A Closer Look At Supplemental Fixation Techniques For High Risk Ankle Trauma
- Volume 25 - Issue 1 - January 2012
- 8242 reads
- 0 comments
Soft tissue preservation is an important management priority for ankle fractures. This becomes especially critical in the high-risk patient. It is important to consider the timing of surgery and the surgical approach. Ideally, one should delay operative management until edema is under control and skin lines have returned.4 The surgeon may reduce any marked deformities or dislocations, and then place patients in a splint with a compressive bandage with strict instructions for ice and elevation.
Advances in lower extremity plating designs have allowed surgeons the opportunity to use a biologically friendly approach for fracture reduction and fixation. Combining a percutaneous or a mini-open approach with newer generation locking plates may decrease complications associated with disruption of the soft tissue envelope and associated osseous complications.5
However, a completely percutaneous approach is often not possible. Accordingly, one can perform a limited open approach of the ankle joint and supplement this with longer plates extended through a proximal percutaneous approach. The goal of fracture management is to achieve adequate fracture reduction and osseous stability while minimizing iatrogenic vascular insult to the osseous segments.
What Are The Advantages Of Supplemental Fixation?
Poor bone quality is often present in patients with diabetes and neuropathy as well as in the elderly. Osteoporosis affects over 25 million Americans and there has been an increase in the prevalence and severity of ankle fractures in the elderly. In the United States, ankle fractures occur in 8.3 per 1,000 Medicare recipients.6 As a result, the associated changes in cortical bone will reduce the pullout strength of traditional fixation constructs. In this situation, locking plates and supplemental fixation may enhance osseous stability.
Locking plates offer a fixed angle construct with increased pullout strength. The locking mechanism between the plate and screw head prevents toggle and pullout, which may occur in osteoporotic bone. Newer pre-contoured locking plates offer multiple options for supraperiosteal screw placement. Bridge plating with locking plates overcomes several of the disadvantages of conventional plate fixation and provides a sufficiently stable construct to allow for osseous healing.7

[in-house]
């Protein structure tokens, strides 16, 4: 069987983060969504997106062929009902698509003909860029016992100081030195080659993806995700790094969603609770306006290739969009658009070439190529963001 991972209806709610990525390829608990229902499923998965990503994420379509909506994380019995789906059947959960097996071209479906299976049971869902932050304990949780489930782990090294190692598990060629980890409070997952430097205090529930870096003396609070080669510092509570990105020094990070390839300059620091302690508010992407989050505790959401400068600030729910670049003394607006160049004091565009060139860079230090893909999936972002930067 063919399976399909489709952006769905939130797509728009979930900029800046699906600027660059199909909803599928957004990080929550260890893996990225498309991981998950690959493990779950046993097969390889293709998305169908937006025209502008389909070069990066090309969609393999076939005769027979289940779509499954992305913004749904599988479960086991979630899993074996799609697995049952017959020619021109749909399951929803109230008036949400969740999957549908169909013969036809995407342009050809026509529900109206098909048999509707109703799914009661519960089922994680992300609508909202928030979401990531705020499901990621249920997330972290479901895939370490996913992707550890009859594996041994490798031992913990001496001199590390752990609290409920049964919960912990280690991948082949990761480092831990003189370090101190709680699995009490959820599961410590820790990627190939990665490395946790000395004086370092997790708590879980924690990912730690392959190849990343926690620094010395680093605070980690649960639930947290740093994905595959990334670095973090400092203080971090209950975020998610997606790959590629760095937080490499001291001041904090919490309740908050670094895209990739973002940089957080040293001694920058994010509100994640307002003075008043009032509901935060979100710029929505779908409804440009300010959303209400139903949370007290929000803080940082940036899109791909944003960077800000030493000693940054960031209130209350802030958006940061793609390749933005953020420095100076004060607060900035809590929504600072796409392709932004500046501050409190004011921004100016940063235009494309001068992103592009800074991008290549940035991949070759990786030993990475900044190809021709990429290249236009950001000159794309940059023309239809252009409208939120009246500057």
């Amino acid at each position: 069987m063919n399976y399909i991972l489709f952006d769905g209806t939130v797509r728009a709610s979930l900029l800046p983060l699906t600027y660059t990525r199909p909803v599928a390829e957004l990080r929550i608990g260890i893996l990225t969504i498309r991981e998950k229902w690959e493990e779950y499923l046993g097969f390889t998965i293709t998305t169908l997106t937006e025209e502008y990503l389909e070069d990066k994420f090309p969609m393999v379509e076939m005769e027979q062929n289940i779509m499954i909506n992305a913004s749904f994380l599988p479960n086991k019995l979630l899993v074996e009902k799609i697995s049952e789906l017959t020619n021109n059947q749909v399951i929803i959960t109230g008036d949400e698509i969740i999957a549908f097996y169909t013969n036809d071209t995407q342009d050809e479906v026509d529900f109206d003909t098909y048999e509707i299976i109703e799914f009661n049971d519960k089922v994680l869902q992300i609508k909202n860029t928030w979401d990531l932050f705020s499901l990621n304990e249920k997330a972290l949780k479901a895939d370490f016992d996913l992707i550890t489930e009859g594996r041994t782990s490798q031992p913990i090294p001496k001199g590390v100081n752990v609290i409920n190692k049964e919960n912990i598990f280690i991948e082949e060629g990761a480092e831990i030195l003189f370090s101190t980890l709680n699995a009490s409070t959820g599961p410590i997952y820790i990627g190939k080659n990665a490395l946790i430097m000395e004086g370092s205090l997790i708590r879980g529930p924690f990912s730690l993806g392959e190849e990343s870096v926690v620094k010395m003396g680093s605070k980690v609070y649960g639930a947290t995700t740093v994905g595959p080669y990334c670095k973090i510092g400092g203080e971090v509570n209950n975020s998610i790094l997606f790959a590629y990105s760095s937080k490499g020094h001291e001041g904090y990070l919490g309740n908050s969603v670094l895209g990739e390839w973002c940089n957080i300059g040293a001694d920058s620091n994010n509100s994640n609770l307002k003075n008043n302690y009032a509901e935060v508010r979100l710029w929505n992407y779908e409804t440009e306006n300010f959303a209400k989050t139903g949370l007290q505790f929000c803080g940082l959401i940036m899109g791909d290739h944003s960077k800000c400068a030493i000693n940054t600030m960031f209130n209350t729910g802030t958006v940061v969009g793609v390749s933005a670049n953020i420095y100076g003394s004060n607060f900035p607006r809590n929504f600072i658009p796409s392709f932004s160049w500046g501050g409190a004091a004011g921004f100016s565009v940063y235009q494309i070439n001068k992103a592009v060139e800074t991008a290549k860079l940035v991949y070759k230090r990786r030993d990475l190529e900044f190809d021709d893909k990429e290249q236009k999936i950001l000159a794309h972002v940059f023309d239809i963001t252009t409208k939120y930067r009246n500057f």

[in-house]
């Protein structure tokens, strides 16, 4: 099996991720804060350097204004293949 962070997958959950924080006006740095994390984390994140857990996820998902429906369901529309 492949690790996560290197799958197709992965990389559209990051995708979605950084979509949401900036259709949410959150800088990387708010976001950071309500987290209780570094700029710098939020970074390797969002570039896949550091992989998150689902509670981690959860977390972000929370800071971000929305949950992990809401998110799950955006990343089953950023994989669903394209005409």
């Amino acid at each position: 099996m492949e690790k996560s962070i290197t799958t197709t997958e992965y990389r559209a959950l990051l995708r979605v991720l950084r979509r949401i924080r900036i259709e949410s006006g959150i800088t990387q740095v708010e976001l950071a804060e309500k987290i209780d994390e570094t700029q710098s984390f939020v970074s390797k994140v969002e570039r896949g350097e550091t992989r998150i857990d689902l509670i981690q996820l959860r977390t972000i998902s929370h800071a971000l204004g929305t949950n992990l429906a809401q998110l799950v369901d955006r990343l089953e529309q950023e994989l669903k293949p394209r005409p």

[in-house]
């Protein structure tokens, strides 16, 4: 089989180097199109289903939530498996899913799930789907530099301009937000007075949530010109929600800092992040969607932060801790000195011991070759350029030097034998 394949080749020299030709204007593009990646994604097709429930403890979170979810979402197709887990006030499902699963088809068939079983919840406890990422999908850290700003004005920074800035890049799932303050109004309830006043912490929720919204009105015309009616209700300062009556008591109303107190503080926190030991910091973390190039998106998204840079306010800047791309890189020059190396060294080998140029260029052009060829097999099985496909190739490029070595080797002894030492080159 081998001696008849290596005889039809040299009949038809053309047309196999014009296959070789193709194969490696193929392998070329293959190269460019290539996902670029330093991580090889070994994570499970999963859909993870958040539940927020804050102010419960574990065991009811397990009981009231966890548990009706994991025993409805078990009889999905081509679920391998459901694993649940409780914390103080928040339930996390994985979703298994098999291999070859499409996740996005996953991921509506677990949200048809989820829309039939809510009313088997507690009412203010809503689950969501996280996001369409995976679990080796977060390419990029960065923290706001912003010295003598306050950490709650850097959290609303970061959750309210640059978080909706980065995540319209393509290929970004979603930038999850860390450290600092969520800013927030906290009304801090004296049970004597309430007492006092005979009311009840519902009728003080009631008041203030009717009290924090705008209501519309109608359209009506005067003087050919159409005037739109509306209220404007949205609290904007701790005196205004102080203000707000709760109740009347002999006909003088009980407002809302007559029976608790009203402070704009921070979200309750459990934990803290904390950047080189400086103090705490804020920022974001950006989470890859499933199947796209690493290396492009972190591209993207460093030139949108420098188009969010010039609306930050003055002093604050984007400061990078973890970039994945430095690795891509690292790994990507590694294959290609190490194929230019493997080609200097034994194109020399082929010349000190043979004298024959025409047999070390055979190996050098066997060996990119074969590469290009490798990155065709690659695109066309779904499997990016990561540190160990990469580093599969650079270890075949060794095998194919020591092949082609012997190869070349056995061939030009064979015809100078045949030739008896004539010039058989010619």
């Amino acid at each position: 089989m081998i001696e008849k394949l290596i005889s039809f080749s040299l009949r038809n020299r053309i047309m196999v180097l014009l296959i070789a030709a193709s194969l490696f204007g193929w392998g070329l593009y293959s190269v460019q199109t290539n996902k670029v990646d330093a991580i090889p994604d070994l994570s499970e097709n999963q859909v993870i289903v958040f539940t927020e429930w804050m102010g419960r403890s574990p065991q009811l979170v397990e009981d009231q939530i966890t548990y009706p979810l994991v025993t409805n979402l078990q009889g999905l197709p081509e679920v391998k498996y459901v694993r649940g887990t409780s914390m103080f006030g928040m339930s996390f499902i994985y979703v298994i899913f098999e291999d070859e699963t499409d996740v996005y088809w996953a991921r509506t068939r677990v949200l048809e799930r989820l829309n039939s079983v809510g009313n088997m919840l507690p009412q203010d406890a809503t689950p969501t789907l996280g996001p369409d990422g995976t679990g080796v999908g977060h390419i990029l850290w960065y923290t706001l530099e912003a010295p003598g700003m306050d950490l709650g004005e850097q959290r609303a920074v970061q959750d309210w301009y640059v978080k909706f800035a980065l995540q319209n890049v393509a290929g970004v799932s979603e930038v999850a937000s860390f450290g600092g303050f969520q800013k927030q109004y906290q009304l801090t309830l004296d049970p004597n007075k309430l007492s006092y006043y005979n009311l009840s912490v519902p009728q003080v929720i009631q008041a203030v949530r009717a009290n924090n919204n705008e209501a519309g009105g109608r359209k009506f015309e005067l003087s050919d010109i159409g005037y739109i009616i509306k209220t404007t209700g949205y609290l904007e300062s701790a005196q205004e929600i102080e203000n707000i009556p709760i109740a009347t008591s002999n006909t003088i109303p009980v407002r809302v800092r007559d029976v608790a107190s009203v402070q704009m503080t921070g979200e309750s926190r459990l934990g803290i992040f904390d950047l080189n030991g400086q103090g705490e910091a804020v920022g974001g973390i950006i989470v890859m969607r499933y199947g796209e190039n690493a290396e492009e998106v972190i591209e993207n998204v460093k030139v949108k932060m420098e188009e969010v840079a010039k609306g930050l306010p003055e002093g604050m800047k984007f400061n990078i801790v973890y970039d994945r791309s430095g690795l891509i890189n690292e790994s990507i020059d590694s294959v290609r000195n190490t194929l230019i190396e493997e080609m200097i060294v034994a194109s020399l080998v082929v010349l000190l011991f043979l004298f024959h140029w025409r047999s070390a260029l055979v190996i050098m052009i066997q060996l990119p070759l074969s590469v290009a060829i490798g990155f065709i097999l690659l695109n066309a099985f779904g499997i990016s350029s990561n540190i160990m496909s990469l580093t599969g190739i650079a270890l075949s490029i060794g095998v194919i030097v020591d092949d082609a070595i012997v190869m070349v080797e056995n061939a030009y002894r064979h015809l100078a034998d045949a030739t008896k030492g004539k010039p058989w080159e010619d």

Although locking plates are beneficial among this high-risk population, the surgeon must understand the absolute rigidity that occurs with the locking plate. If one does not apply locking plates correctly, they may impede bone healing and result in a nonunion. This may occur when one neglects compression across the fracture site and secures the plate with only locking screws. In general, the surgeon should only add locking screws after obtaining compression. Always remember to lag before you lock.
A technical pearl to consider for fracture care in the elderly or diabetic population is to increase the working length of the plate and bridge across the fracture zone. Longer plates with fewer screws offer optimal stability.
Supplemental fixation can be helpful in managing osteoporotic or neuropathic diabetic ankle fractures.8 When it comes to ankle fractures, there is a variety of supplemental fixation options including: plate and screw fixation supplemented with Kirschner wires; syndesmotic screws with tetra-cortical purchase; multiple or stacked plates; intramedullary fixation; static external fixation devices; or transarticular fixation.8-11
Plate and screw fixation supplemented with K-wires provide improved fixation for high-risk diabetic fibular fractures. Syndesmotic fixation may enhance fixation, especially for unstable ankle fractures in patients with diabetes and neuropathy.3,9 The use of multiple trans-syndesmotic screws increases the rigidity of the entire fixation construct.